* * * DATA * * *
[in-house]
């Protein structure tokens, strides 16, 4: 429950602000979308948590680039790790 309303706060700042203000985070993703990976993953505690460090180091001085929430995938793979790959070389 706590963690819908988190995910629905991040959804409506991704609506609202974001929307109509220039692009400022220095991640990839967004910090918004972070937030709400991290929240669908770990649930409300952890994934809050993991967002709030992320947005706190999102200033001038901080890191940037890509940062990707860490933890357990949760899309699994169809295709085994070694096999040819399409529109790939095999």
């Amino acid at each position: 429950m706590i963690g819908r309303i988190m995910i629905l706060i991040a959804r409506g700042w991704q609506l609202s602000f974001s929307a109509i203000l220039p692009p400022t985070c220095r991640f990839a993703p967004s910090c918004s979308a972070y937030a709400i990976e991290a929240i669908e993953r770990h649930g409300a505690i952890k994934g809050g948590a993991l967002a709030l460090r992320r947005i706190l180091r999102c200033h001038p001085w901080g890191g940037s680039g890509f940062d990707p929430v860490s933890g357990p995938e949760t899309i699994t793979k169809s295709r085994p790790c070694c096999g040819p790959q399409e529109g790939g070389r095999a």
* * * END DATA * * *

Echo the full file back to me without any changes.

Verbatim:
[in-house]
């Protein structure tokens, strides 16, 4: 429950602000979308948590680039790790 309303706060700042203000985070993703990976993953505690460090180091001085929430995938793979790959070389 706590963690819908988190995910629905991040959804409506991704609506609202974001929307109509220039692009400022220095991640990839967004910090918004972070937030709400991290929240669908770990649930409300952890994934809050993991967002709030992320947005706190999102200033001038901080890191940037890509940062990707860490933890357990949760899309699994169809295709085994070694096999040819399409529109790939095999």
């Amino acid at each position: 429950m706590i963690g819908r309303i988190m995910i629905l706060i991040a959804r409506g700042w991704q609506l609202s602000f974001s929307a109509i203000l220039p692009p400022t985070c220095r991640f990839a993703p967004s910090c918004s979308a972070y937030a709400i990976e991290a929240i669908e993953r770990h649930g409300a505690i952890k994934g809050g948590a993991l967002a709030l460090r992320r947005i706190l180091r999102c200033h001038p001085w901080g890191g940037s680039g890509f940062d990707p929430v860490s933890g357990p995938e949760t899309i699994t793979k169809s295709r085994p790790c070694c096999g040819p790959q399409e529109g790939g070389r095999a």